school polo, and my youngest also played club (SET, SoCal), and collegiate polo (UC Davis,
2009-2012). At its best, the sport is a beautiful game to watch. The sport has elements of its
land based cousins, hockey, soccer and basketball. In addition, its combination of power, speed,
tactics and strategy makes it, in my opinion, a great spectator sport.
In 2013, I became the Director of a new program at the University of California Irvine called, the
Exercise Medicine and Sports Sciences Initiative (EMSSI; http://emssi.uci.edu). It is a unique
multidisciplinary program that promotes scholarly activities and innovative discoveries in all fields
associated with movement, including sports medicine and rehabilitation. The Initiative is
dedicated to enhancing human health and wellness through undergraduate and graduate
teaching, basic and translational research, development of innovative technologies, service to the
community, and clinical activities.
Concussion and Water Polo
Over the past several years there has been growing awareness of contact sports and the associated risks of concussions. Based on my personal experience of watching water polo, combined with my curiosity as a physiologist and role as Director of EMSSI, I was motivated to ask what were the concussion risks in water polo. Searching the medical literature became frustrating. Although I found epidemiological studies about football, soccer, lacrosse, ice hockey, field hockey, basketball, softball, wrestling and cheerleading, there was no single study on water polo. So last year, along with my colleagues, Drs. Steven Small, Chair, Department of Neurology and Robert Blumenfeld of the Brain Circuits Laboratory, we developed a questionnaire that asked players’ experiences with head injury in the sport. With the help of USA Water Polo, a link to our survey was emailed to all members of USAWP.
A link to our published results (The epidemiology of sports-related head injury and concussion in Water Polo) is here;
This paper is OPEN ACCESS and can be downloaded by anyone:
We found that 36% of respondents report sustaining a concussion while playing water polo, with an average of two concussions reported. As might be expected, the prevalence and number of concussions reported varied across positions, levels, and gender. Most strikingly, we found that goalies are at significantly higher risk for concussion and report significantly more concussions. In addition, goalies received more head impacts from balls shot during practice as compared to games. It is important to point out that during our analysis we were curious as to how our results compared to other sports. Unfortunately, that comparison is not currently possible. In our study we report lifetime prevalence, while in other contact sports, concussion risks are often reported as an incident rate (injury rate per hours of exposure). So at this time we cannot make direct comparisons.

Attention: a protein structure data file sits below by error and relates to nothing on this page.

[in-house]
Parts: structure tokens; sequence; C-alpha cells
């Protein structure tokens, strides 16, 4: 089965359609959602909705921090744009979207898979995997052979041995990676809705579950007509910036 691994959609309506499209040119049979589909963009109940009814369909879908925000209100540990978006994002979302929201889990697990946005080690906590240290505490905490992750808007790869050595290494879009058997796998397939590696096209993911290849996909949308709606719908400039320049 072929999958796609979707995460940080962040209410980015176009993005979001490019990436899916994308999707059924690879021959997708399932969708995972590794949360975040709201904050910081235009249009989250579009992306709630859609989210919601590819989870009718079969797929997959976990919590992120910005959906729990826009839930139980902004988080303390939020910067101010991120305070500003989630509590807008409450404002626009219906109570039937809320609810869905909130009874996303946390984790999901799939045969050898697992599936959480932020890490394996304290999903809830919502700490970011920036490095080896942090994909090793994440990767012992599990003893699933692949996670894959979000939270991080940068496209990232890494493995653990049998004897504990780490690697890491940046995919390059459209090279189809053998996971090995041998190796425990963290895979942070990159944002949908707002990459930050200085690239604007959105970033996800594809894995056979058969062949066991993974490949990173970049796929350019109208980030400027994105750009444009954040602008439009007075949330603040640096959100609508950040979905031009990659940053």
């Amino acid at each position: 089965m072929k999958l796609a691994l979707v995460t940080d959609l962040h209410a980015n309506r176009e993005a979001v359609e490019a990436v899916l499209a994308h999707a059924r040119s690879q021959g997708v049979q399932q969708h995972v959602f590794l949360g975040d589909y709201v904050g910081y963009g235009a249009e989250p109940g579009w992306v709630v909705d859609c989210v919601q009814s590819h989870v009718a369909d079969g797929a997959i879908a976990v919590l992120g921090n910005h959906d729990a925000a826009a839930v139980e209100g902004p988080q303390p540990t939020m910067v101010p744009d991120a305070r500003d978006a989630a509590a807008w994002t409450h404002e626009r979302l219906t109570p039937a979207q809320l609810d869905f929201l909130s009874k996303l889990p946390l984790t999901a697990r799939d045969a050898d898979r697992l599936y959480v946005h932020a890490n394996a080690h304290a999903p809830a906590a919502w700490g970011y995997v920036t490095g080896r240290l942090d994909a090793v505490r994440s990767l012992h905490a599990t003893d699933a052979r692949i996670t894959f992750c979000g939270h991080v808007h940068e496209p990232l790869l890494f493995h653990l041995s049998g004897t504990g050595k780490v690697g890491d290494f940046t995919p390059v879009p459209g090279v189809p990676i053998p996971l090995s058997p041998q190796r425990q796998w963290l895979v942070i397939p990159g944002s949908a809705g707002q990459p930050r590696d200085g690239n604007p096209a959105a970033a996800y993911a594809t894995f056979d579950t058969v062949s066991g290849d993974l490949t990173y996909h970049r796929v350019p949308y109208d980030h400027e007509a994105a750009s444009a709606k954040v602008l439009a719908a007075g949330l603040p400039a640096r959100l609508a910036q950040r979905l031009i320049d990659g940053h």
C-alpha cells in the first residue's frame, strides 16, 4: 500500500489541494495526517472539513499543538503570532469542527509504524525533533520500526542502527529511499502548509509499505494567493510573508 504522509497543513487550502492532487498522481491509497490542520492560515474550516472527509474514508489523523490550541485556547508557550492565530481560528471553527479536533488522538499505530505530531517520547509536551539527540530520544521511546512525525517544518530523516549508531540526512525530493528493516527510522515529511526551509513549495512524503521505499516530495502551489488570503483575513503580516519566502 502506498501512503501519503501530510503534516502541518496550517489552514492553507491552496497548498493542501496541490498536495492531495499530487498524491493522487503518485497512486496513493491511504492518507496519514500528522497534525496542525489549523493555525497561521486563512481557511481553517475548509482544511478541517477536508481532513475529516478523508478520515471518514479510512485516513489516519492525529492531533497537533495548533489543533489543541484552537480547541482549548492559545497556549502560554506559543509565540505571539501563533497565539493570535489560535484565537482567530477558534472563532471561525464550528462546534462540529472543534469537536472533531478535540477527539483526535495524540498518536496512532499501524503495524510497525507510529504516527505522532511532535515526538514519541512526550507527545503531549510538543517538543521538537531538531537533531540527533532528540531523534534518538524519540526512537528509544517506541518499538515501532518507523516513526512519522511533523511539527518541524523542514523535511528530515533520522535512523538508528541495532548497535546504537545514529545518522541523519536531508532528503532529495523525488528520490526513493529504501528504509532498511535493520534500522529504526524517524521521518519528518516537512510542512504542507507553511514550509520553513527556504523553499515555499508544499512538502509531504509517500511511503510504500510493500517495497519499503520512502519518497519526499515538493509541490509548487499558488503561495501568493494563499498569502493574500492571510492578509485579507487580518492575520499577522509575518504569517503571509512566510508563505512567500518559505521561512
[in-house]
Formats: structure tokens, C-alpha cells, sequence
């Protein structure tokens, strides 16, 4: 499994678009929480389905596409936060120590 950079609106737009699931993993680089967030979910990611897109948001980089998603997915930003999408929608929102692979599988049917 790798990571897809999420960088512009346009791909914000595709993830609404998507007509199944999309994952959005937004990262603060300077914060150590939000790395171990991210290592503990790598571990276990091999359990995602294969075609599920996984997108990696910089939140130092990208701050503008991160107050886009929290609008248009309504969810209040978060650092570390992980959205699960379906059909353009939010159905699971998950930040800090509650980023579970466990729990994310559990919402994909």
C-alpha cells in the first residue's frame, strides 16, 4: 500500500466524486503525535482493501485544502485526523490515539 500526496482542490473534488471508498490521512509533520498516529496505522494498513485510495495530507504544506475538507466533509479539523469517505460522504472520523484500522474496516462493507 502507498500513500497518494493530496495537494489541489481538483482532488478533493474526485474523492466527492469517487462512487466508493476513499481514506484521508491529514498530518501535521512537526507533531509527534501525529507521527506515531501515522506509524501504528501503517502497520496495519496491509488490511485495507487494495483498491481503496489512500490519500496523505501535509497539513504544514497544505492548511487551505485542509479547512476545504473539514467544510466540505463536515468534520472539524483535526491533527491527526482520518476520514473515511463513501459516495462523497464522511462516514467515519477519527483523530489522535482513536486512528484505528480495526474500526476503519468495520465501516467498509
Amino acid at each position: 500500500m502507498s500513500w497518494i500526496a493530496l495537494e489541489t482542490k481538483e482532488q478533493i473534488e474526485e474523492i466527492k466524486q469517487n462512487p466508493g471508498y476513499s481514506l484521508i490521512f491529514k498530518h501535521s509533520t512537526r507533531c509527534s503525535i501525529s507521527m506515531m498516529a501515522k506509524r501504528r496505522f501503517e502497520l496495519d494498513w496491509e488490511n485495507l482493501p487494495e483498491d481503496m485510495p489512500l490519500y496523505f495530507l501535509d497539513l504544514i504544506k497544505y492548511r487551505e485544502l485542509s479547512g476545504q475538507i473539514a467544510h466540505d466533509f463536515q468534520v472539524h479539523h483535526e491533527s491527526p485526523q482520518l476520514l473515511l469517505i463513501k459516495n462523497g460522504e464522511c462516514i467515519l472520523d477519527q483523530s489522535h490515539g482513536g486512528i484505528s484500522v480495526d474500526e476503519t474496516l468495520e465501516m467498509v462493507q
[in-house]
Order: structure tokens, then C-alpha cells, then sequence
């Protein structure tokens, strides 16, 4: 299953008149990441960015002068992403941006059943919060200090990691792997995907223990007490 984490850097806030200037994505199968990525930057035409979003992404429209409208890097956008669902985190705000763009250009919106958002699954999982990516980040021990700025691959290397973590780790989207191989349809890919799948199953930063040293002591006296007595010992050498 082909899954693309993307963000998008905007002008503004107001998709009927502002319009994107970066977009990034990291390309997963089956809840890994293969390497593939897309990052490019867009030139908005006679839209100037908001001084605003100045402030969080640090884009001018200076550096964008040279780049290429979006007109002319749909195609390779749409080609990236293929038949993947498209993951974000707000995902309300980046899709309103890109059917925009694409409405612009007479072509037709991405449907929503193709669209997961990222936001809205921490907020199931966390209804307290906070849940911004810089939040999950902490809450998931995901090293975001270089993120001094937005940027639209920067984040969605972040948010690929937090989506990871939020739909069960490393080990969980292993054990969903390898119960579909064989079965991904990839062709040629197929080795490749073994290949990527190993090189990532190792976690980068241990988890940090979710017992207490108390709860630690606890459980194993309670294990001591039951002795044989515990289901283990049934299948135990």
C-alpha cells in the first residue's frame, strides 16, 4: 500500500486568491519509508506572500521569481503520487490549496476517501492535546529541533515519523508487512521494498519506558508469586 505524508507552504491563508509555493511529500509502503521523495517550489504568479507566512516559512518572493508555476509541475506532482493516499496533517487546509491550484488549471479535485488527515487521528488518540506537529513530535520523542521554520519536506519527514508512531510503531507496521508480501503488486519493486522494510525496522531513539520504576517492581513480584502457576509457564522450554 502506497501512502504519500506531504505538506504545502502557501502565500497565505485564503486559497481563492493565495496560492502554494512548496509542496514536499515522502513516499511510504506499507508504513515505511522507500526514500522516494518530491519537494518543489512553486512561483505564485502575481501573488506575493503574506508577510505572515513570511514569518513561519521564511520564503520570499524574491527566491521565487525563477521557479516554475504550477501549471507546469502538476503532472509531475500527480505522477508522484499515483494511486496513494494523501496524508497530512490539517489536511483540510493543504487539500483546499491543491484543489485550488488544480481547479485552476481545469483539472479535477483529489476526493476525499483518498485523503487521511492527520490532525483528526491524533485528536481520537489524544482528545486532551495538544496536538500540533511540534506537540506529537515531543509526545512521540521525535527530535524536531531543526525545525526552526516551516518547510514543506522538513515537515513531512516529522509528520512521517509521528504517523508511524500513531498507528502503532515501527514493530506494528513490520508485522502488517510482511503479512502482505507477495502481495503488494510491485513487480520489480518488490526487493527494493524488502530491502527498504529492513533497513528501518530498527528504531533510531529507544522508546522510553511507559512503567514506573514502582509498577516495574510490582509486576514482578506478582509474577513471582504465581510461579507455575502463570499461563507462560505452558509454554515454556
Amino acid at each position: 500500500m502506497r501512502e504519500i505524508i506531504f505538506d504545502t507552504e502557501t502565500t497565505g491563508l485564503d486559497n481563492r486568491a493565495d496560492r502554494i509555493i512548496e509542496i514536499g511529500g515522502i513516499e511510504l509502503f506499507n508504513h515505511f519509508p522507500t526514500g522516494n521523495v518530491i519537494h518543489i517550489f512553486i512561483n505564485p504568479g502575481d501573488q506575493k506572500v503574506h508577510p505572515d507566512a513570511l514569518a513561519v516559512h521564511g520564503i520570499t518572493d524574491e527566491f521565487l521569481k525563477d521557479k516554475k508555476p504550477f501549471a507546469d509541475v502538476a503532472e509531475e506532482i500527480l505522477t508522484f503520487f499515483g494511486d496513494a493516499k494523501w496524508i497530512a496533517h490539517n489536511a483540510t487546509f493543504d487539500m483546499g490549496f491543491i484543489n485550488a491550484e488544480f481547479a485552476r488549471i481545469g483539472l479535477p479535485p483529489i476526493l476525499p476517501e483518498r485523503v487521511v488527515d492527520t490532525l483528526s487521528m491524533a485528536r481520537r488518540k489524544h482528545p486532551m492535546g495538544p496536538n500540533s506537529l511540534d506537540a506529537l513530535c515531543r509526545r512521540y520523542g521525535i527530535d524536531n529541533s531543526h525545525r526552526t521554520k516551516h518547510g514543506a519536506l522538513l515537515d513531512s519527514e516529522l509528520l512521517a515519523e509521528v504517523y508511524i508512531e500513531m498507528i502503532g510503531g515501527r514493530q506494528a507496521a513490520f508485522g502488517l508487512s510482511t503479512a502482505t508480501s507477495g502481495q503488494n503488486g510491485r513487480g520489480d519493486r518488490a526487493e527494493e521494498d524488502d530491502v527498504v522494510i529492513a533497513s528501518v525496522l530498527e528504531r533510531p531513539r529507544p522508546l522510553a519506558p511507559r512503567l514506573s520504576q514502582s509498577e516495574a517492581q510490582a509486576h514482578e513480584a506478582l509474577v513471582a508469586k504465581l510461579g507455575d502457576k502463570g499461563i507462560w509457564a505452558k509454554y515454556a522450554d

As this is the first systematic survey of concussions in water polo, we note several important limitations of our study related to sample size, self-reporting bias, age and memory. Our paper addresses each of these limitations in detail and we conclude that our results more likely reflect the specific risk factors of head injury in water polo, rather than survey bias.
Finally, we make several recommendations regarding the sport. Our results speak to the clear need for systematic concussion reporting in water polo. In particular, reporting for individuals at the college level, who have among the highest prevalence of concussion, is especially vital. The NCAA should require a systematic collection of all injury information in water polo (during practice and games), just as they require for other sports. Such reporting systems will ultimately allow comparisons of incident rates to other sports. Second, our data strongly suggests that goalies are at a disproportionate risk for concussion and head injury compared to other positions. Given that goalies report that most of their head impacts occur during practice, we recommend that goalies wear head protection during practice, regardless of level (age group club, high school, NCAA).
Where do we go next? In cooperation with UCI’s Department of Intercollegiate Athletics, we will begin using small 3D-accelerometers (https://www.triaxtec.com) to measure, in real time, head impact forces during actual game play in our UCI men’s and women’s team this coming year. Such data may be used to drive re-evaluations of rules or help design future equipment and can ultimately provide important information regarding player management. In addition, we are partnering with UCI’s School of Medicine to develop cutting-edge diagnostic and assessment protocols for traumatic brain injury that can be used in all of our student-athletes.
Our team at UCI is comprised of scientists and physicians, and all of us are sports fans. We understand that concussion can never be eliminated, as all activities have inherent risks. Our goal is simple; to learn as much as we can about the game, provide insights into risks, and to ultimately apply our knowledge to provide the best advances in sports neurology to athletes.